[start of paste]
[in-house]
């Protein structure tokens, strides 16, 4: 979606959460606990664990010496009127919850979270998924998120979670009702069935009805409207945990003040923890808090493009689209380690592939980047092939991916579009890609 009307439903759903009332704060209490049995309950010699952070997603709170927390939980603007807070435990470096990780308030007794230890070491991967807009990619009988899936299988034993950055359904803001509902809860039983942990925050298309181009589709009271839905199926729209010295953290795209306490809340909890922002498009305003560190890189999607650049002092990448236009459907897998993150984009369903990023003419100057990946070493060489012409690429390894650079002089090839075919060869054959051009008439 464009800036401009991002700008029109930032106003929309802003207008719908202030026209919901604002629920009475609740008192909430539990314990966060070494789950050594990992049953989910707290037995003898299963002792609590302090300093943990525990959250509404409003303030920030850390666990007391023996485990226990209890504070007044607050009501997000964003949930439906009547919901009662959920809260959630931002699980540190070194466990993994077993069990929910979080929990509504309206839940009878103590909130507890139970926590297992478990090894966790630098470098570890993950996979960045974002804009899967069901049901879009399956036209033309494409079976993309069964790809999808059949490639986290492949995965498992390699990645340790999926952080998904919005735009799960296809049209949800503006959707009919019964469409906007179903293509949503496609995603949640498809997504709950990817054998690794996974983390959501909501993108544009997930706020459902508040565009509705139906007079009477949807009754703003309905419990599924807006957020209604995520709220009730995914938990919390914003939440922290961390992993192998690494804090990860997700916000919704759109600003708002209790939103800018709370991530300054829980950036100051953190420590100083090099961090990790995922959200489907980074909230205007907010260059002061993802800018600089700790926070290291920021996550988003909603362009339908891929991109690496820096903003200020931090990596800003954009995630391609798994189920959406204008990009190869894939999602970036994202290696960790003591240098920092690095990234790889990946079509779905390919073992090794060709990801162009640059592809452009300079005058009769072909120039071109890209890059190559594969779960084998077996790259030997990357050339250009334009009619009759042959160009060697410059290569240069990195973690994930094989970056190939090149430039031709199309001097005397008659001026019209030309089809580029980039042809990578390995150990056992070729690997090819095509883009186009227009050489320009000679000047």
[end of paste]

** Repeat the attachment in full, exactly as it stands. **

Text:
[in-house]
């Protein structure tokens, strides 16, 4: 979606959460606990664990010496009127919850979270998924998120979670009702069935009805409207945990003040923890808090493009689209380690592939980047092939991916579009890609 009307439903759903009332704060209490049995309950010699952070997603709170927390939980603007807070435990470096990780308030007794230890070491991967807009990619009988899936299988034993950055359904803001509902809860039983942990925050298309181009589709009271839905199926729209010295953290795209306490809340909890922002498009305003560190890189999607650049002092990448236009459907897998993150984009369903990023003419100057990946070493060489012409690429390894650079002089090839075919060869054959051009008439 464009800036401009991002700008029109930032106003929309802003207008719908202030026209919901604002629920009475609740008192909430539990314990966060070494789950050594990992049953989910707290037995003898299963002792609590302090300093943990525990959250509404409003303030920030850390666990007391023996485990226990209890504070007044607050009501997000964003949930439906009547919901009662959920809260959630931002699980540190070194466990993994077993069990929910979080929990509504309206839940009878103590909130507890139970926590297992478990090894966790630098470098570890993950996979960045974002804009899967069901049901879009399956036209033309494409079976993309069964790809999808059949490639986290492949995965498992390699990645340790999926952080998904919005735009799960296809049209949800503006959707009919019964469409906007179903293509949503496609995603949640498809997504709950990817054998690794996974983390959501909501993108544009997930706020459902508040565009509705139906007079009477949807009754703003309905419990599924807006957020209604995520709220009730995914938990919390914003939440922290961390992993192998690494804090990860997700916000919704759109600003708002209790939103800018709370991530300054829980950036100051953190420590100083090099961090990790995922959200489907980074909230205007907010260059002061993802800018600089700790926070290291920021996550988003909603362009339908891929991109690496820096903003200020931090990596800003954009995630391609798994189920959406204008990009190869894939999602970036994202290696960790003591240098920092690095990234790889990946079509779905390919073992090794060709990801162009640059592809452009300079005058009769072909120039071109890209890059190559594969779960084998077996790259030997990357050339250009334009009619009759042959160009060697410059290569240069990195973690994930094989970056190939090149430039031709199309001097005397008659001026019209030309089809580029980039042809990578390995150990056992070729690997090819095509883009186009227009050489320009000679000047």